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Int J Biol Sci 2007; 3(1):64-70. doi:10.7150/ijbs.3.64
Urokinase Separation from Cell Culture Broth of a Human Kidney Cell Line
1. Department of Biochemical Engineering and Biotechnology, Indian Institute of Technology, Hauz-Khas, New Delhi-110016, INDIA
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Bansal V, Roychoudhury PK, Kumar A. Urokinase Separation from Cell Culture Broth of a Human Kidney Cell Line. Int J Biol Sci 2007; 3(1):64-70. doi:10.7150/ijbs.3.64. Available from http://www.ijbs.com/v03p0064.htm
A single step ion-exchange chromatography on a sulfo-propyl (SP)- Sepharose column was performed to separate both the high molecular weight (HMW)- and low molecular weight (LMW)- forms of enzymatically active urokinase type plasminogen activator from human kidney (HT1080) cell culture media. The level of urokinase secreted by the cell line reached to about 145 Plough units/ml culture broth within 48 h of cultivation. The conditioned cell culture media was applied directly to the column without any prior concentration steps. Polyacrylamide gel electrophoresis of the column eluates in the presence of sodium dodecyl sulphate showed that the cell line secretes three forms of two-chain high molecular weight (HMW) urokinase of molecular weights (Mr) 64,000, 60,900 and 55,000. In addition, two low molecular weight (LMW) forms of Mr 22,000 and 20,000; proteolytic cleavage products of HMW, were also found. The HMW and LMW forms had intrinsic plasminogen dependent proteolytic activity as judged by zymographic analysis. The specific activity of the pooled peak fractions increased (approximately 93-fold) to values as high as 1481 Plough units/ mg protein. Both HMW as well as LMW forms were obtained in significantly high yields.
Keywords: Urokinase, Kidney cell culture (HT-1080), SP-Sepharose, Ion-exchange chromatography, Tissue plasminogen activator, Single step purification
Urokinase (UK; EC 18.104.22.168), a plasminogen activating proteolytic enzyme, was first described in 1951 as occurring in trace quantities in mammalian urine . The urokinase detected in urine is produced by kidney cells. It has been reported that the urokinase secreted by kidney cells is antigenically similar to the one isolated from urine . Urokinase catalyzes the conversion of plasminogen to plasmin by cleaving the Arg-Val linkage in the Pro-Gly-Arg-Val sequence of the former. As the resulting plasmin dissolves clots of fibrin in blood vessels, urokinase is intravenously administered for treatment of thromboembolic disease . There are two kinds of this enzyme, the low molecular weight (LMW-) and the high molecular weight (HMW-) urokinase. The former being an autocatalytic fragmentation product of the latter  and both these forms are glycoproteins .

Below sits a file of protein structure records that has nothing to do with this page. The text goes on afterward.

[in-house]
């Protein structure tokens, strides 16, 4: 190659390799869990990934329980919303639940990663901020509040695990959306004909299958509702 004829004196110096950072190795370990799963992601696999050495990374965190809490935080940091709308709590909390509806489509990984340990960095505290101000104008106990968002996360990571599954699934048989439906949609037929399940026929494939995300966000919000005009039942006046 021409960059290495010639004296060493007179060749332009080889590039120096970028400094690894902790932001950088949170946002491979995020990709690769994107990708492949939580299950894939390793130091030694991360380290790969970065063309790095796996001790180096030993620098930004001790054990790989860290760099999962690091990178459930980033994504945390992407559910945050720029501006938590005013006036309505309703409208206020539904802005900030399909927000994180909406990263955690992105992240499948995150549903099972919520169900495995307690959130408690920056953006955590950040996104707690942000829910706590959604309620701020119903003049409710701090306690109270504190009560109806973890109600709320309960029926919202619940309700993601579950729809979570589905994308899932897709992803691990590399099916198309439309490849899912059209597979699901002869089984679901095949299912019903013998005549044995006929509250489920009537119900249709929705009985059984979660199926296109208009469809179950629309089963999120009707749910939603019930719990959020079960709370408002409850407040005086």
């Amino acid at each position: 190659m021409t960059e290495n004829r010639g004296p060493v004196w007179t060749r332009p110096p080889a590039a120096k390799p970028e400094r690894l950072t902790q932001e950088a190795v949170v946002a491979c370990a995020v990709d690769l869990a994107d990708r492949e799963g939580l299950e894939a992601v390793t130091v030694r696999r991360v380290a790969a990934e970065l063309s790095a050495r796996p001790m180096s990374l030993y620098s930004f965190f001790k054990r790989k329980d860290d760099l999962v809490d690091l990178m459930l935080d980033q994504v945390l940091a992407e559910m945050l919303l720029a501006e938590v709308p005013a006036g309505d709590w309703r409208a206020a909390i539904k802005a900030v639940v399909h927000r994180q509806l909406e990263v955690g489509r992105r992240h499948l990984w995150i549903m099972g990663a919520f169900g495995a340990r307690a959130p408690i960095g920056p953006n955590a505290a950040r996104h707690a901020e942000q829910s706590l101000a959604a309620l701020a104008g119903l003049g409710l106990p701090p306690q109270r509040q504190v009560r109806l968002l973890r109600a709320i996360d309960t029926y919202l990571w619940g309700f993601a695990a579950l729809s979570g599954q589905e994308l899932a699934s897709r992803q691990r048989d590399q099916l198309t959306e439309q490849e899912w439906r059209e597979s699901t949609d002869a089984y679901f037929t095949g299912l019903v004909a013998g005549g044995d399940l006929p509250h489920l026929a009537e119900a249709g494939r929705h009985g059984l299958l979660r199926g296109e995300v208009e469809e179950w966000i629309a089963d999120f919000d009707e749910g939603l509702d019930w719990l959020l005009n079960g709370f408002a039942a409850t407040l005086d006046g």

All characterized commercial preparations of urokinase contain one or both of these enzymatically active forms. The major source of commercially available urokinase is human urine . However, extremely low concentrations of urokinase (10-15 μg/ml) in human urine create a major problem in isolation and purification of this enzyme . Human kidney cells cultured in vitro, are a recognized source of urokinase. These cells are known to secrete biologically active and heavily glycosylated urokinase in the culture medium . The yields of this enzyme are relatively low. In order to enhance the urokinase production by these cells it is required to design operational strategies and perform media optimizations for the growth of the cells and enzyme production. Moreover, urokinase production per unit confluent area and per unit time must be increased. This potential for increased secretion of urokinase by cells is an important consideration for using cell culture for urokinase production. Attempts are being made to have an insight for separation of urokinase from cell culture broth. In view of this therapeutic importance of obtaining a plasminogen activator from a human source, we have been working on the urokinase production using human kidney cell line HT1080. The cell lines, however, must be fed with a complex growth medium. This need for nutrients such as sugars, amino acids and growth factors, is supplied from preparations of animal serum in the growth medium.
The separation strategies devised till date involve a series of concentration steps followed by conventional chromatographic separations . In one such reported work, Hou and Zaniewski  purified urinary urokinase by an SP cation exchanger followed by a zinc-chelated affinity chromatographic cartridge. This report demonstrated the combined use of a cation exchanger with zinc-chelated chromatographic cartridges in purifying urokinase on a relatively large scale with an 18-fold increase in urokinase specific activity and approximately 70 % yield. Multi-step chromatographic methods have also been reported for the separation of urokinase from conditioned cell culture media of different human cell lines [9, 10]. Similarities in the structures of known synthetic substrates and inhibitors of urokinase have led to the formulation of suitable competitive inhibitors for affinity chromatography ligands such as BAPA (α-benzylsulfonyl-p-aminophenylalanine) , aminobenzamidine , homoarginine benzyl ester  or agmatine [14, 15] coupled to a gel matrix. However, these adsorbents do not exhibit specificity to yield highly purified urokinase. Immunoaffinity chromatography offers a powerful approach for the separation of urokinase from cell culture broth . However, because of the high costs and low operational stability of the antibody columns, such approach suffers some limitations. Most of the isolation methods for urokinase use multi-step approach which lead to lower yields coupled with high capital and operating costs, thus making cost-effective and high-fold purification of urokinase from crude sources a major challenge. Thus the new developments for efficient and cost effective separation strategies for urokinsae are highly desired.